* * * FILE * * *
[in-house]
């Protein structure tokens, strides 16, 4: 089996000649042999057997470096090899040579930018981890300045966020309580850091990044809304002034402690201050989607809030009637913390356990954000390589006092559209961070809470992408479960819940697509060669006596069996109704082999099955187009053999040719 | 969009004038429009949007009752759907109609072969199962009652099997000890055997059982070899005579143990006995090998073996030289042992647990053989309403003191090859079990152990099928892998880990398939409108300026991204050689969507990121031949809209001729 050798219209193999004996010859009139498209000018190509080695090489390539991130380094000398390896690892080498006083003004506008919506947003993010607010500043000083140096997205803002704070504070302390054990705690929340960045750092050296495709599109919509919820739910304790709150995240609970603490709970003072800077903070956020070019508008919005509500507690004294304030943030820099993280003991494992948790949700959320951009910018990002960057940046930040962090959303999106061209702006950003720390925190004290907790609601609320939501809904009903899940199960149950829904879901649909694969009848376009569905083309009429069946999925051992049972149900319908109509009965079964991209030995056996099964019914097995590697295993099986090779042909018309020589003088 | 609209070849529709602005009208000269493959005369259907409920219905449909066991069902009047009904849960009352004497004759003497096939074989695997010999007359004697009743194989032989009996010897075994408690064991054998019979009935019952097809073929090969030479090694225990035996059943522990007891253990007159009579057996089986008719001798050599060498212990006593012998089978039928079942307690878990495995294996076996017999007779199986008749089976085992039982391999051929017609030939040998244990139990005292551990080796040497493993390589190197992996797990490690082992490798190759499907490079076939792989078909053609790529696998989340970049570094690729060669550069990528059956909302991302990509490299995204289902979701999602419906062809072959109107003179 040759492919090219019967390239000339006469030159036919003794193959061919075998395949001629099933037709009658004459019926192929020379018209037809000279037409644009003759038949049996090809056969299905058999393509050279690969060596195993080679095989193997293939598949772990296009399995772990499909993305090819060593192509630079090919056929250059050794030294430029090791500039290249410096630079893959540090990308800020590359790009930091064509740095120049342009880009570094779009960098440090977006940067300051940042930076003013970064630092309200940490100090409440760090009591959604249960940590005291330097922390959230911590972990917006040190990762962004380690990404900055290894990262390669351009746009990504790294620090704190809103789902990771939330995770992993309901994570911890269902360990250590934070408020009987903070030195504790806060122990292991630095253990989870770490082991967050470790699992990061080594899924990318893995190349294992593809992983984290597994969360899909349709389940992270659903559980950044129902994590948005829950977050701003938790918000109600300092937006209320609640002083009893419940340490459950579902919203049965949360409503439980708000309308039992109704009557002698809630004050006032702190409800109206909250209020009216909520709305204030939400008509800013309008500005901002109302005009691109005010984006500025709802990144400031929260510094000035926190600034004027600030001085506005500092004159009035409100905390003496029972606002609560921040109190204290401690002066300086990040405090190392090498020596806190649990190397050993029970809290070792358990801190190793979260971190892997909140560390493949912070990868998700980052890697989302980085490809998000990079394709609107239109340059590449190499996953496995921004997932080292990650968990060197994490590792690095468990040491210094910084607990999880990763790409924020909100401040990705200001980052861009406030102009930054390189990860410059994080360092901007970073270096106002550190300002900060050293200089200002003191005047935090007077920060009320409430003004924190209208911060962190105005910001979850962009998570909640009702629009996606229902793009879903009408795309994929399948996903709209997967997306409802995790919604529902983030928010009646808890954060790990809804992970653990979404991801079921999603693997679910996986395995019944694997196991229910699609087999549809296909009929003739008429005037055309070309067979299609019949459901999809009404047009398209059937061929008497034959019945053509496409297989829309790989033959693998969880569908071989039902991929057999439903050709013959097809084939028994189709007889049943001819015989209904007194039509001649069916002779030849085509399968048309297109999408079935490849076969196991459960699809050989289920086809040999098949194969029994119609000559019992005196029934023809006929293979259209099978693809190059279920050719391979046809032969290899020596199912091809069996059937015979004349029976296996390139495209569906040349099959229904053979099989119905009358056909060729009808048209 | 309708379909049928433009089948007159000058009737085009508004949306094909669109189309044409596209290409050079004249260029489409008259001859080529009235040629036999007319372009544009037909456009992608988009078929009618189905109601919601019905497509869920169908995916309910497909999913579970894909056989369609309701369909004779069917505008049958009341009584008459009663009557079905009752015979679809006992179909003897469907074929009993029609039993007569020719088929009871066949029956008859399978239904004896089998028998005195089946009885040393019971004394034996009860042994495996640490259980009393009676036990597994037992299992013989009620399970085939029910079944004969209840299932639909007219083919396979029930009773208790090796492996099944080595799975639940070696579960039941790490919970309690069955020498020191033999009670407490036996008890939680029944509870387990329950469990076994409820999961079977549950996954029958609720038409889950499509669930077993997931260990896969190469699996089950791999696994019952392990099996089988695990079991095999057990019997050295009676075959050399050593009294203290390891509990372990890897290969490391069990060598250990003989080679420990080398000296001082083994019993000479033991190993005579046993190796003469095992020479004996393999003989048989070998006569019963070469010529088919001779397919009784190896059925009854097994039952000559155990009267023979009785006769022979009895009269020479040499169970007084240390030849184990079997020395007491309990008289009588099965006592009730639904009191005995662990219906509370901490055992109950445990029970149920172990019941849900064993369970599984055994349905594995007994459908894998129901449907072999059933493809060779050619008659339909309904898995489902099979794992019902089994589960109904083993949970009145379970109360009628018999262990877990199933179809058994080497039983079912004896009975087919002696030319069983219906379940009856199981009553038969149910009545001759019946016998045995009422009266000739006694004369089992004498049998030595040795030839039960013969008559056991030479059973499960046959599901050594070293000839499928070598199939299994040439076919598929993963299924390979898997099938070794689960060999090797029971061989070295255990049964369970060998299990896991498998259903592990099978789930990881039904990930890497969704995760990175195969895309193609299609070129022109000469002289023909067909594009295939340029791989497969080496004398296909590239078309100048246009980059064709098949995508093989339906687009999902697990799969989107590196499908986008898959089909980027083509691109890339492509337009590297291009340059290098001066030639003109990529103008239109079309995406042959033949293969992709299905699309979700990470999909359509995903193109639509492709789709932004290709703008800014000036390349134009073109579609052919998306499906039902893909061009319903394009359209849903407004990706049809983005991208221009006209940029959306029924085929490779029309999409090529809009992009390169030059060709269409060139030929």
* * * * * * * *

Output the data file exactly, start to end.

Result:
[in-house]
């Protein structure tokens, strides 16, 4: 089996000649042999057997470096090899040579930018981890300045966020309580850091990044809304002034402690201050989607809030009637913390356990954000390589006092559209961070809470992408479960819940697509060669006596069996109704082999099955187009053999040719 | 969009004038429009949007009752759907109609072969199962009652099997000890055997059982070899005579143990006995090998073996030289042992647990053989309403003191090859079990152990099928892998880990398939409108300026991204050689969507990121031949809209001729 050798219209193999004996010859009139498209000018190509080695090489390539991130380094000398390896690892080498006083003004506008919506947003993010607010500043000083140096997205803002704070504070302390054990705690929340960045750092050296495709599109919509919820739910304790709150995240609970603490709970003072800077903070956020070019508008919005509500507690004294304030943030820099993280003991494992948790949700959320951009910018990002960057940046930040962090959303999106061209702006950003720390925190004290907790609601609320939501809904009903899940199960149950829904879901649909694969009848376009569905083309009429069946999925051992049972149900319908109509009965079964991209030995056996099964019914097995590697295993099986090779042909018309020589003088 | 609209070849529709602005009208000269493959005369259907409920219905449909066991069902009047009904849960009352004497004759003497096939074989695997010999007359004697009743194989032989009996010897075994408690064991054998019979009935019952097809073929090969030479090694225990035996059943522990007891253990007159009579057996089986008719001798050599060498212990006593012998089978039928079942307690878990495995294996076996017999007779199986008749089976085992039982391999051929017609030939040998244990139990005292551990080796040497493993390589190197992996797990490690082992490798190759499907490079076939792989078909053609790529696998989340970049570094690729060669550069990528059956909302991302990509490299995204289902979701999602419906062809072959109107003179 040759492919090219019967390239000339006469030159036919003794193959061919075998395949001629099933037709009658004459019926192929020379018209037809000279037409644009003759038949049996090809056969299905058999393509050279690969060596195993080679095989193997293939598949772990296009399995772990499909993305090819060593192509630079090919056929250059050794030294430029090791500039290249410096630079893959540090990308800020590359790009930091064509740095120049342009880009570094779009960098440090977006940067300051940042930076003013970064630092309200940490100090409440760090009591959604249960940590005291330097922390959230911590972990917006040190990762962004380690990404900055290894990262390669351009746009990504790294620090704190809103789902990771939330995770992993309901994570911890269902360990250590934070408020009987903070030195504790806060122990292991630095253990989870770490082991967050470790699992990061080594899924990318893995190349294992593809992983984290597994969360899909349709389940992270659903559980950044129902994590948005829950977050701003938790918000109600300092937006209320609640002083009893419940340490459950579902919203049965949360409503439980708000309308039992109704009557002698809630004050006032702190409800109206909250209020009216909520709305204030939400008509800013309008500005901002109302005009691109005010984006500025709802990144400031929260510094000035926190600034004027600030001085506005500092004159009035409100905390003496029972606002609560921040109190204290401690002066300086990040405090190392090498020596806190649990190397050993029970809290070792358990801190190793979260971190892997909140560390493949912070990868998700980052890697989302980085490809998000990079394709609107239109340059590449190499996953496995921004997932080292990650968990060197994490590792690095468990040491210094910084607990999880990763790409924020909100401040990705200001980052861009406030102009930054390189990860410059994080360092901007970073270096106002550190300002900060050293200089200002003191005047935090007077920060009320409430003004924190209208911060962190105005910001979850962009998570909640009702629009996606229902793009879903009408795309994929399948996903709209997967997306409802995790919604529902983030928010009646808890954060790990809804992970653990979404991801079921999603693997679910996986395995019944694997196991229910699609087999549809296909009929003739008429005037055309070309067979299609019949459901999809009404047009398209059937061929008497034959019945053509496409297989829309790989033959693998969880569908071989039902991929057999439903050709013959097809084939028994189709007889049943001819015989209904007194039509001649069916002779030849085509399968048309297109999408079935490849076969196991459960699809050989289920086809040999098949194969029994119609000559019992005196029934023809006929293979259209099978693809190059279920050719391979046809032969290899020596199912091809069996059937015979004349029976296996390139495209569906040349099959229904053979099989119905009358056909060729009808048209 | 309708379909049928433009089948007159000058009737085009508004949306094909669109189309044409596209290409050079004249260029489409008259001859080529009235040629036999007319372009544009037909456009992608988009078929009618189905109601919601019905497509869920169908995916309910497909999913579970894909056989369609309701369909004779069917505008049958009341009584008459009663009557079905009752015979679809006992179909003897469907074929009993029609039993007569020719088929009871066949029956008859399978239904004896089998028998005195089946009885040393019971004394034996009860042994495996640490259980009393009676036990597994037992299992013989009620399970085939029910079944004969209840299932639909007219083919396979029930009773208790090796492996099944080595799975639940070696579960039941790490919970309690069955020498020191033999009670407490036996008890939680029944509870387990329950469990076994409820999961079977549950996954029958609720038409889950499509669930077993997931260990896969190469699996089950791999696994019952392990099996089988695990079991095999057990019997050295009676075959050399050593009294203290390891509990372990890897290969490391069990060598250990003989080679420990080398000296001082083994019993000479033991190993005579046993190796003469095992020479004996393999003989048989070998006569019963070469010529088919001779397919009784190896059925009854097994039952000559155990009267023979009785006769022979009895009269020479040499169970007084240390030849184990079997020395007491309990008289009588099965006592009730639904009191005995662990219906509370901490055992109950445990029970149920172990019941849900064993369970599984055994349905594995007994459908894998129901449907072999059933493809060779050619008659339909309904898995489902099979794992019902089994589960109904083993949970009145379970109360009628018999262990877990199933179809058994080497039983079912004896009975087919002696030319069983219906379940009856199981009553038969149910009545001759019946016998045995009422009266000739006694004369089992004498049998030595040795030839039960013969008559056991030479059973499960046959599901050594070293000839499928070598199939299994040439076919598929993963299924390979898997099938070794689960060999090797029971061989070295255990049964369970060998299990896991498998259903592990099978789930990881039904990930890497969704995760990175195969895309193609299609070129022109000469002289023909067909594009295939340029791989497969080496004398296909590239078309100048246009980059064709098949995508093989339906687009999902697990799969989107590196499908986008898959089909980027083509691109890339492509337009590297291009340059290098001066030639003109990529103008239109079309995406042959033949293969992709299905699309979700990470999909359509995903193109639509492709789709932004290709703008800014000036390349134009073109579609052919998306499906039902893909061009319903394009359209849903407004990706049809983005991208221009006209940029959306029924085929490779029309999409090529809009992009390169030059060709269409060139030929």